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N Gopalaswami takes over as new CEC

Press Trust of India

Posted: Jun 30, 2006 at 1305 hrs IST

N Gopalaswami on Friday took over as new Chief Election Commissioner (CEC) claiming that the credibility of the Commission has gone up after the Assembly elections in Bihar and the recent polls in five states.

"I thought otherwise. The credibility of the Commission has gone up after the Bihar Assembly elections and the polls in five states," he told reporters after assuming charge at a time, when the Commission has come under attack from the Left parties on its handling of the office of profit controversy.

Replying to a question on the controversy shrouding election commissioner Navin Chawla, Gopalawami said, "Today he is part of the Commission. He is a member of the Commission ...The matter is pending before the court".

A questioner asked whether the credibility of the EC was affected because of the "faulty" procedure in the appointment of commissioners, he said "I do not think the credibility of the Commission as such is questioned. The credibility about the appointment of a particular person would have been questioned". Giving an assurance that he would strive to live up to the expectations of the voters and other stake-holders, who value the poll body as a neutral umpire, 62-year-old Gopalaswami said that attack on the Commission is a "privilege" of the political parties.

A gold medallist post-graduate in chemistry from Delhi university, the 1966-batch Gujarat cadre IAS officer, would have a stint of nearly three years at the helm of the three-member Commission. His term would end in April 2009.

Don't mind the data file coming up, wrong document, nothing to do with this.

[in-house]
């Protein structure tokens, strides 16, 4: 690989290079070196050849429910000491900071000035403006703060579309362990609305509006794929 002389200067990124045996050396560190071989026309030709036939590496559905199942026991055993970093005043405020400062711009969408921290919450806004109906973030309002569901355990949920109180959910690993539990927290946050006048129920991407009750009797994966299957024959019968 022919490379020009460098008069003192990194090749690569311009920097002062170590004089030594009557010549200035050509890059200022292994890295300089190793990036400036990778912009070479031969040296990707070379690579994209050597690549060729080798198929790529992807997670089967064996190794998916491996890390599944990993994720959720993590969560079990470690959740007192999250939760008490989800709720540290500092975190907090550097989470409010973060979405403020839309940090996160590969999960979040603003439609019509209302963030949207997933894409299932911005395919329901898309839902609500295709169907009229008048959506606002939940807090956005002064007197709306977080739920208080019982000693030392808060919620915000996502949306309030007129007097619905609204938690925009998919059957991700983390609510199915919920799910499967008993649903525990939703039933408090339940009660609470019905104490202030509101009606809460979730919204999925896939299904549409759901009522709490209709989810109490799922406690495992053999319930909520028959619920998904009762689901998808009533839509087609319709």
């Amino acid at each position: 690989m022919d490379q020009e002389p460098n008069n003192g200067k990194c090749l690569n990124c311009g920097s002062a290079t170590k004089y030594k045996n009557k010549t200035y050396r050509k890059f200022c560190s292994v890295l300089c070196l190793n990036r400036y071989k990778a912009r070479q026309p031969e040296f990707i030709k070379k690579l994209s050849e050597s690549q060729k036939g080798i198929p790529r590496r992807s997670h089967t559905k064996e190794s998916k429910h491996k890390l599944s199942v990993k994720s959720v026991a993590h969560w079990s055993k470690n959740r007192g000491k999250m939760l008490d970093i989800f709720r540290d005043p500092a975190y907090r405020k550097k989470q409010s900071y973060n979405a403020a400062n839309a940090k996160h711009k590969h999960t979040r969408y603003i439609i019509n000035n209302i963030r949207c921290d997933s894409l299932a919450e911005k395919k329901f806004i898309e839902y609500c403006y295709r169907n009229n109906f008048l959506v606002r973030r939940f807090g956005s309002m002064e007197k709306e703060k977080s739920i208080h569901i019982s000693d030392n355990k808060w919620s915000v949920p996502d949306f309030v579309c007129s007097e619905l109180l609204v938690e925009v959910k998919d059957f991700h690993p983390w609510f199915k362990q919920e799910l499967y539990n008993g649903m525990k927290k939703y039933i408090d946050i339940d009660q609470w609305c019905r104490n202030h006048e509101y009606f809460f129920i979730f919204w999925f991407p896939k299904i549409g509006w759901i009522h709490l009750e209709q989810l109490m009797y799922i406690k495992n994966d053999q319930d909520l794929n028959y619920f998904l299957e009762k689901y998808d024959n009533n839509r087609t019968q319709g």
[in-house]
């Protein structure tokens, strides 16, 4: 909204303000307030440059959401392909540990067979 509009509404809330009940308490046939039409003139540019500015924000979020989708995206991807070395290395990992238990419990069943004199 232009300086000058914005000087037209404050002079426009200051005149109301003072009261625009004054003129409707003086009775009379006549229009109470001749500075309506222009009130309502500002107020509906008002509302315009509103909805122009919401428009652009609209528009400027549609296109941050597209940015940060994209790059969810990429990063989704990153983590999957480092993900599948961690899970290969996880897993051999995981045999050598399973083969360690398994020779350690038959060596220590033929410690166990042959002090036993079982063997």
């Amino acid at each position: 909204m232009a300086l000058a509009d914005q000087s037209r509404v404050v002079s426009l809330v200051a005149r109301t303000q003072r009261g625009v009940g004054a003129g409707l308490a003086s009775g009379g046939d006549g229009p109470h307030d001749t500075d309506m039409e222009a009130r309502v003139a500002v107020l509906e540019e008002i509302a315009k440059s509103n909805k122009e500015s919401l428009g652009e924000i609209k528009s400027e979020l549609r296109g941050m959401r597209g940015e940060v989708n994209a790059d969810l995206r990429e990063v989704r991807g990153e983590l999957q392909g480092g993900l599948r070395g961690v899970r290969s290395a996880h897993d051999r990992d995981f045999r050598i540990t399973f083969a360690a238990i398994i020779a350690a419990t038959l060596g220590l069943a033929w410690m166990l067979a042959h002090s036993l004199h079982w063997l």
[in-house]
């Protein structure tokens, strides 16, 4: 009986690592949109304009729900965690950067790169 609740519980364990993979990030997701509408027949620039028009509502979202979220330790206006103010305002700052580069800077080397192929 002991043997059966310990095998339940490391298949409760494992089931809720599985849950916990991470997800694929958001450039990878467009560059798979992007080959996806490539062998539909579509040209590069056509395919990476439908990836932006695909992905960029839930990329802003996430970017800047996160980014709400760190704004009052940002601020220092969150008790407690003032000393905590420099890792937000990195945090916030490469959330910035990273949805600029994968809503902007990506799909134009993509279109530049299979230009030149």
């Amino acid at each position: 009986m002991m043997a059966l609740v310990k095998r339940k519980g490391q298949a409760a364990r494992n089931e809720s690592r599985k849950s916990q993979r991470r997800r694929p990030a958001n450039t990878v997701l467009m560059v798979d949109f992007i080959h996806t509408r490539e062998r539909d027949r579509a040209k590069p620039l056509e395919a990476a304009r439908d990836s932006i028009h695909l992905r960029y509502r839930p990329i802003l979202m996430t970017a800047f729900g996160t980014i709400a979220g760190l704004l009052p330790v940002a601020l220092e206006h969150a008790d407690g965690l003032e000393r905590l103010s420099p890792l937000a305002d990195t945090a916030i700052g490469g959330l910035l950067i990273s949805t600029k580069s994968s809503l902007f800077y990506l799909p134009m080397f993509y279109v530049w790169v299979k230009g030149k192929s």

He would conduct the next presidential and vice presidential elections and the crucial Assembly polls to some states including Uttar Pradesh next year. In case general elections are held on schedule in 2009, he would retire just when the poll process would begin.

Prior to becoming an Election Commissioner in 2004, he had worked as Union A. Besides serving in Gujarat in various capacities, Gopalaswami had worked as Culture Secretary, Secretary General in the National Human Rights Commission (NHRC) and various central departments.

S Y Quraishi, a 1971 batch IAS officer, also took over as an Election Commissioner.

Asked whether the right to recall of elected lawmakers should form part of the electoral reform, he said that it was a "little difficult exercise and difficult operation" in the country.

He said that the Commission had already suggested that an option of "none of the above option" could be choice to the voters to select on the candidates.

To a question on the office of profit issue, Gopalaswami said that his predecessor B B Tandon had already made the Commission's stand clear.

Gopalaswami, who was pursuing an astrology course, smiled away a question whether he could predict the future of the country. "I have not seen India fully. How can I predict?"

"Not yet, I think I will pass," he said whether the results of the astrology examination have come and he would pass it.

The CEC said that his priority was to update the voters list and as far as possible cover photo electoral list by Lok Sabha polls in 2009.

On the electoral reforms, Gopalaswami said that the ceiling on spending by political parties should be fixed.

He also agreed with his predecessors suggestion for creation of a mechanism for selection of CEC and other ECs on a more transparent manner.

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